Class action lawsuits against Kraft Heinz and Walmart have begun to accumulate in the aftermath of a February news investigation turned up evidence of wood-based fillers in the companies’ grated Parmesan cheese products.
On Feb. 26, in a case docketed in Chicago federal court as No. 16-cv-02626, plaintiff Yvonne Averhart brought the first action locally against Chicago-based Kraft Heinz over the controversy, saying she paid a premium price for Kraft grated Parmesan cheese on multiple occasions, including as recently as January, because the product’s label says “100 percent Parmesan.” But on Feb. 16, Bloomberg News published an article discussing common ways cheese manufacturers allegedly doctor grated hard Italian cheeses to offset their expense. The article said the news agency sent samples of several brands of Parmesan cheese to “an independent laboratory” for testing. According to the story and the lawsuit, tests indicated the Kraft cheese contained 3.9 percent cellulose, a common food additive derived from ground wood chips.
Averhart’s complaint was joined Feb. 29 in Chicago federal court by a similar class action complaint, docketed as
16-cv-02687, filed by plaintiffs Janine Hechmer and Elizabeth Bidgood, both of Florida, who also included Walmart with Kraft in their complaint. Their lawsuit noted the Bloomberg article indicated the Walmart store brand Parmesan contained as much as 7.8 percent cellulose.
The FDA has approved the use of cellulose as a filler, in quantities up to 4 percent. The lawsuits conceded Kraft’s product may contain a legal amount of cellulose, but argued the company misleads consumers by advertising the product as pure Parmesan cheese.
“Defendant has consistently marketed the product as consisting of a single ingredient: 100% Parmesan cheese,” Averhart’s lawsuit said. “However, the product is not 100% Parmesan cheese. Rather, a significant percentage of the product consists of filler material that not only isn’t Parmesan cheese, but isn’t cheese at all.”
The plaintiffs said they bought the product and paid the premium price for the brand because they believed it was a higher quality product than other cheeses on the shelf that were not labeled 100 percent Parmesan.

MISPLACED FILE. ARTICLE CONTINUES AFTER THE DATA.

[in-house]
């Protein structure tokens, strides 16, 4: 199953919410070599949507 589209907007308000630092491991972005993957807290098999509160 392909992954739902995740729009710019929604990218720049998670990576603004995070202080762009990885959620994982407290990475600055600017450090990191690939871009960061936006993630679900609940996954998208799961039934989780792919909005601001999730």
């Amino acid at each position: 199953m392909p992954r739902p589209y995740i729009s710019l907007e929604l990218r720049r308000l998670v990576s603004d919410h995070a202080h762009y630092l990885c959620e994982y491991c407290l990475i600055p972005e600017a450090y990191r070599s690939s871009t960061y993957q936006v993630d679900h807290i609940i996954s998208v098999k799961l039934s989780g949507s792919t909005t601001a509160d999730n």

The Chicago lawsuits closely followed the filing of similar lawsuits against Kraft Heinz and Walmart in New York, California, Missouri, southern Illinois, Minnesota and Florida.
The lawsuits have estimated a potential class of additional plaintiffs who similar purchased the Parmesan cheese products in the last five years likely numbers in the thousands and could seek millions of dollars in damages.
The lawsuits all alleged Kraft Heinz and Walmart violated state consumer fraud law, were willfully negligent, were unjustly enriched and breached implied warranties with consumers, among other claims.
The Illinois fraud and deceptive practices charges argued Kraft and Walmart deliberately misled consumers by marketing the product as 100 percent cheese, even going so far as to include the claim on the packaging.
The breach of warranty charges claimed the description on the product packaging amounts to a binding agreement between the manufacturer and the consumer, and if that description is untrue, the manufacturer has broken that contract.
The unjust enrichment charges claimed that, by using cellulose as a filler while advertising the product as pure cheese, Kraft reduced its manufacturing cost while convincing consumers to pay a premium price for a lower quality product. This combination of cost savings and increased profits resulted in “ill-gotten revenue.”
Averhart is being represented by attorneys James P. Batson and Christopher V. Langone, each of Chicago.
Attorneys with the firms of Wolf Haldenstein Adler Freeman & Herz, with offices in Chicago and New York, and Levi & Korsinsky, of New York, filed the action on behalf of Hechmer and Bidgood.